When applying to naturalise or register as a British citizen, adults and children aged ten or over must meet what is known as ‘the good character’ requirement. Associate Ruth Jowett continues her examination of this area of law.
Previously, we considered criminality in the ‘good character’ requirement and in the same article, provided an overview of this requirement.
Immigration related matters
The Home Office may (and has increasingly began to) refuse applications for naturalisation or registration as a British citizen on the basis of the applicant’s immigration history and conduct. The Home Office’s guidance provides detailed information.
This states that applications for naturalisation as a British citizen should be refused if:
- the applicant is the subject of an extant deportation order;
- there are grounds for believing that the applicant is currently, or has previously, been involved in an attempt
to assist someone in the evasion of immigration control; or
- there is reliable evidence to suggest the applicant has hired or is currently hiring illegal workers.
It also confirms that applications will usually be refused where, in the ten years leading up to the application being made, the applicant:
- entered or attempted to enter into a sham marriage or civil partnership, or a marriage or civil partnership
- abused the English language or Knowledge of Life in the UK test requirement;
- knowingly or recklessly made a false statement in an application;
- was involved in deception as a referee;
- did not comply with the conditions of their leave (these must be validly imposed);
- entered the UK illegally; or
- evaded immigration control.
There are few exceptions to the above, but it is always possible for the Home Office to exercise discretion when considering immigration history and conduct. For example, should an applicant have overstayed their leave during the ten years prior to submitting their citizenship application, this should not, in all cases, lead to refusal where it is the only factor which would suggest the applicant is not of good character. In order for this discretion to be applied, the following must be met:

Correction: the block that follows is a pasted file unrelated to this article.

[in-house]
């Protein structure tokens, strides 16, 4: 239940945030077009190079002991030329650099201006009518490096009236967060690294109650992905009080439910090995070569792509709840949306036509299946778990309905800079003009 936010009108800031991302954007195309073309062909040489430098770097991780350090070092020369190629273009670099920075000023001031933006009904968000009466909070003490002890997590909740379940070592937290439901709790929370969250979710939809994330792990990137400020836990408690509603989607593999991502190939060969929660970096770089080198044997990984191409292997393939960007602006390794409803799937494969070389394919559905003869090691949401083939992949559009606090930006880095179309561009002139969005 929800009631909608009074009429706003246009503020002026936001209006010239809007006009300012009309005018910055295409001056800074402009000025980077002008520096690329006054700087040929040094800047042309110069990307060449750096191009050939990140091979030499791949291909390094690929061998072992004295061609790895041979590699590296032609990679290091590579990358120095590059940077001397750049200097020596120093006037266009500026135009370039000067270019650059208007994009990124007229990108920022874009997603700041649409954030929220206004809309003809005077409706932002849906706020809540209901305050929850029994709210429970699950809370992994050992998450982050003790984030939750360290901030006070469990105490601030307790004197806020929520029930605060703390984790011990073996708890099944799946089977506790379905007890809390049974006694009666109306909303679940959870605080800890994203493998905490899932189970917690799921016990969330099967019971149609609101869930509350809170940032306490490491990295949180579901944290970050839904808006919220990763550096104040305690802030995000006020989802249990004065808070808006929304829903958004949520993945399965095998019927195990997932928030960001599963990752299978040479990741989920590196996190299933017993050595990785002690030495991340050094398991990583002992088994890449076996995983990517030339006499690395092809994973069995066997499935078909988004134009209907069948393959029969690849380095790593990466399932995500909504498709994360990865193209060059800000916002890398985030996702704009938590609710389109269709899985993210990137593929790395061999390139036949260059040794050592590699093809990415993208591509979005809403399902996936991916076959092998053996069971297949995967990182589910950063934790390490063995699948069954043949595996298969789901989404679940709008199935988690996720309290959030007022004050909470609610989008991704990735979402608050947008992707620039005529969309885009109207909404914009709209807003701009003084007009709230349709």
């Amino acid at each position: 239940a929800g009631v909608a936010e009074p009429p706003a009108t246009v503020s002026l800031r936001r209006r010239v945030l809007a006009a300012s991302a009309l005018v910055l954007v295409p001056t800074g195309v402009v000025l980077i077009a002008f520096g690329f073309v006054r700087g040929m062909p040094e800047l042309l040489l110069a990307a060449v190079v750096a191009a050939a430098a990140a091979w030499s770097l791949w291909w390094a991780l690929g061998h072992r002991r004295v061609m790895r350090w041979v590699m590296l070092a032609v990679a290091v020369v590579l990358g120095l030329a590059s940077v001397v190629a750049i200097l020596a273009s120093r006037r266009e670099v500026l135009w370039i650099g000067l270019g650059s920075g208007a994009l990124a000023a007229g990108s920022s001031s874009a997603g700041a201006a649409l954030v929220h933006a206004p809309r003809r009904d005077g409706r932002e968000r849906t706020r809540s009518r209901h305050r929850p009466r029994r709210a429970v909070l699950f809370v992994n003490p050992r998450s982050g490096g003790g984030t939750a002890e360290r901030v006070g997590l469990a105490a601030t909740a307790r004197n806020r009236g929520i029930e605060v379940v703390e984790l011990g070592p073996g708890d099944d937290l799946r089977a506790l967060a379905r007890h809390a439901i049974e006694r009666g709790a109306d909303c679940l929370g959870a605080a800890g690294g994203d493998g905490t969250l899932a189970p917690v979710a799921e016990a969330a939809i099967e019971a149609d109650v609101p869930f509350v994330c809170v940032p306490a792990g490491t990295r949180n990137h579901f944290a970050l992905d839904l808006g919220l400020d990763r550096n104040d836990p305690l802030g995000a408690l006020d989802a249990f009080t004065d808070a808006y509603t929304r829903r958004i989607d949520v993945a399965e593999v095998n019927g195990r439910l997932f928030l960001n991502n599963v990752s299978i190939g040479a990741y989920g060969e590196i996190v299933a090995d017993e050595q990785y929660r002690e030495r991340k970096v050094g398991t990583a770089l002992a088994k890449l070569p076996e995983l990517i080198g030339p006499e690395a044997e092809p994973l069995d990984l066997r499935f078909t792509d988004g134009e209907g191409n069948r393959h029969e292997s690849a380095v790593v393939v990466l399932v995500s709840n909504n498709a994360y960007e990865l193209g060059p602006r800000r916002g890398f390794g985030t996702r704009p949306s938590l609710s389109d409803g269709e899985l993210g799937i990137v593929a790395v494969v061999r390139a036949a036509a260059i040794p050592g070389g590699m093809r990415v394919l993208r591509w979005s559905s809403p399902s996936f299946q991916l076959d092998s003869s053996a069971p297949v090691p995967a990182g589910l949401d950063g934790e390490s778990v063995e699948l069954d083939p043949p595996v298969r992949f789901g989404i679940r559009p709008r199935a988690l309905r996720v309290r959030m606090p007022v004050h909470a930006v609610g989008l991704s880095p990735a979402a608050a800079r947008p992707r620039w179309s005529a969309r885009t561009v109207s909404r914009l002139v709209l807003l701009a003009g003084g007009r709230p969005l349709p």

- the person’s application for leave to remain was made before 24 November 2016 and within 28 days of the expiry of their previous leave, or
- the person’s application for leave to remain was made on or after 24 November 2016, and the application did not fall for refusal on the grounds of overstaying because an exception under paragraph 39E of the Immigration Rules applied, or
- the period without leave was not the fault of the applicant, for example where it arose from a Home Office decision to refuse which is subsequently withdrawn or quashed or which the courts have required the Home Office to reconsider.
With regard to illegal entry to the UK, article 31 of the Refugee Convention sets out that penalties should not be imposed on refugees on account of their illegal entry to a country, so long as they present themselves to the authorities without delay, and are able to show good cause for their illegal entry.
As a contracting state to the Refugee Convention the UK must act in accordance with this requirement. The Home Office guidance on the Good Character Requirement does make reference to this commitment.
Deception and dishonesty
The decision-maker will consider any deception or dishonesty in the applicant’s application for naturalisation or any of their previous immigration applications.
This includes providing false information or submitting false evidence. Whether or not the deception was relevant to the grant of leave from the previous application is in fact irrelevant. An event of deception will have an impact upon an application for ten years from the date it occurred.
How we can help
Our immigration experts are able to provide advice and guidance in relation to naturalisation and registration applications. If you are interested in making an application, and are concerned about your immigration history and conduct or any other matter, our team would be delighted to assist and can be contacted here.